If you're concerned about fuel economy and you're already warmly dressed, don't forget to reduce the heat and turn off the air-conditioning when you and the windscreen are dry. Air-conditioners increase your fuel consumption, and producing warm, dry air uses a little more fuel than producing cold, dry air on a cold morning.

If you stop to pick up passengers, be prepared to turn on the air-conditioning again for a little while, since the amount of warm, moist air will be doubled by your first passenger and by another third when your second passenger hops in. 

Don't have air-conditioning? Get breezy!

The demister button in a car without air-conditioning will try to warm up the windscreen, by blowing warm air at it and/or by running an electric current through a thin wire stuck onto the screen (more common in rear windscreens) to warm up the wire, and eventually, the window.
While less effective than air-conditioning, these solutions will work eventually because they force the water vapour to find another place to condense once the heated portion of the windscreen becomes warmer than your breath. 

If you need to get moving and can't wait for that to happen, pull that scarf tight around your neck, grit your teeth, and open enough windows to ensure your warm, moist breath is unable to reach the windscreen. Only then use your sleeve, a bit of newspaper, or anything absorbent to wipe the condensation off the windscreen, since only now will your next breath not fog it up again.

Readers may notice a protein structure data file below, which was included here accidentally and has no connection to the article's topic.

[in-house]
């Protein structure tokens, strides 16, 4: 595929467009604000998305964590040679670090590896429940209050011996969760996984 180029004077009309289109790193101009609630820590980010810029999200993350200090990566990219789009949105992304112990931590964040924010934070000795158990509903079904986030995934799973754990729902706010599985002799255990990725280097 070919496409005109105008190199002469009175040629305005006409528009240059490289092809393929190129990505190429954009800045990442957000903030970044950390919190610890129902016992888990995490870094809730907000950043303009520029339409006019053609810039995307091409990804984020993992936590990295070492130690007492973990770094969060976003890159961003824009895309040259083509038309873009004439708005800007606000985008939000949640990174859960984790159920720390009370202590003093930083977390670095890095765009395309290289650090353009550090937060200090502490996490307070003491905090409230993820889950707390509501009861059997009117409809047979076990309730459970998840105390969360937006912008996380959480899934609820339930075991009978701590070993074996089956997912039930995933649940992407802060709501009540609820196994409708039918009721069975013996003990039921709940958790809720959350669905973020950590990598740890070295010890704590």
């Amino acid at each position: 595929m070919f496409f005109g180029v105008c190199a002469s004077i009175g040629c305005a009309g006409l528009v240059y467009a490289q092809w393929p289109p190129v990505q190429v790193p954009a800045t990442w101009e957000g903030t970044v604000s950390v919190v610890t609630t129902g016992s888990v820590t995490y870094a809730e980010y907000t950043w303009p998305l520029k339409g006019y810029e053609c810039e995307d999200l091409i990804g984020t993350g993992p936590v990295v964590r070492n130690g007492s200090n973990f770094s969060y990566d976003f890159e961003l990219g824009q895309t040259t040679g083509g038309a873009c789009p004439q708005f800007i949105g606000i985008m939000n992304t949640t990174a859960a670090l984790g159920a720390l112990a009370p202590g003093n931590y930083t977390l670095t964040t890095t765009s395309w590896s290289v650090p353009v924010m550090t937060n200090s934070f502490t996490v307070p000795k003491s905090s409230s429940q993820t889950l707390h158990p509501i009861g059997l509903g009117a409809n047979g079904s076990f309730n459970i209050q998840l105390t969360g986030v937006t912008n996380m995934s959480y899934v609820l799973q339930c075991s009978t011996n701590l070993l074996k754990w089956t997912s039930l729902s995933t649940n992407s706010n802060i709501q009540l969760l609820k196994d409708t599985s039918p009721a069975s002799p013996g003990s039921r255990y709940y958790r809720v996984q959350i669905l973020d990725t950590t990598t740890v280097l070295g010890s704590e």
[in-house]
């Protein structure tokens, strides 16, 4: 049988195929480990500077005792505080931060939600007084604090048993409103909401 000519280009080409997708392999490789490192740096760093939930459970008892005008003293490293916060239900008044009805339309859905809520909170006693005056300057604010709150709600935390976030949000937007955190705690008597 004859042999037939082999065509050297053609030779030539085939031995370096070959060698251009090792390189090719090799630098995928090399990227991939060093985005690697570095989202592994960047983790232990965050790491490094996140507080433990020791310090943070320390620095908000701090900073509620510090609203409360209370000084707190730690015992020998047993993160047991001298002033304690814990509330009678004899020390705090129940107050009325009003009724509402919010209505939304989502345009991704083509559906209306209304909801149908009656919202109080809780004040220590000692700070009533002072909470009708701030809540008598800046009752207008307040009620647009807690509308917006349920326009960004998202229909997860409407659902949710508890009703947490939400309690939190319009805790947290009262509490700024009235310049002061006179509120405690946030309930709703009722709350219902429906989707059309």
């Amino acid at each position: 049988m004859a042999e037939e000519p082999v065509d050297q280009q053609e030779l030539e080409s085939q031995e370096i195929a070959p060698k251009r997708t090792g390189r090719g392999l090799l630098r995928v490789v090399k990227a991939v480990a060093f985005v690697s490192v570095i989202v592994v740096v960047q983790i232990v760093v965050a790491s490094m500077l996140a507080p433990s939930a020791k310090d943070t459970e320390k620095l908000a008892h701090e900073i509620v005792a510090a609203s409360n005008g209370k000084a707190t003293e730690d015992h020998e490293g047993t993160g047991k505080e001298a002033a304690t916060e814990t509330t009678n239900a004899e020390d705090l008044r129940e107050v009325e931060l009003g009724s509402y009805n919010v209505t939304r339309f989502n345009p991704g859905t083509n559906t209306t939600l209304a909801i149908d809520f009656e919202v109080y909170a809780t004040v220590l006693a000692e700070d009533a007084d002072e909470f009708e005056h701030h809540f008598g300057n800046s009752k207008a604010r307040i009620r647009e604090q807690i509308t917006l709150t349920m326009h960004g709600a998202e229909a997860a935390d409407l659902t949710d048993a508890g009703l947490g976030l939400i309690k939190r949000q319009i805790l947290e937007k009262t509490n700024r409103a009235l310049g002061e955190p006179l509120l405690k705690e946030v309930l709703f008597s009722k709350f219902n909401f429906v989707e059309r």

Extra bonus points: what do nucleation, Preparation X, shaving cream and potatoes have in common?

"Nucleation" is the word for the way liquids, gases and crystals (such as water, water vapour and ice) form in some places and not in others. The beads of bubbles in your champagne form threads like that because tiny imperfections in the glass surface encourage bubbles to form (liquid into gas.)

So if you suffer from a foggy windscreen regularly, putting a coating over the tiny imperfections in your windscreen, keeping the screen clean, and even avoiding cheap replacement windscreen glass can make some difference.

Commercial preparations such as Rain-X, available from auto accessory stores, may reduce condensation in many cases by applying a smooth film to the surface, making it harder for the water vapour to find nucleation points, though I haven't tried it myself and 'your mileage may vary.' There are also two old folk remedies I have tried: shaving foam and a cut potato (believe it or not) and neither seem to work.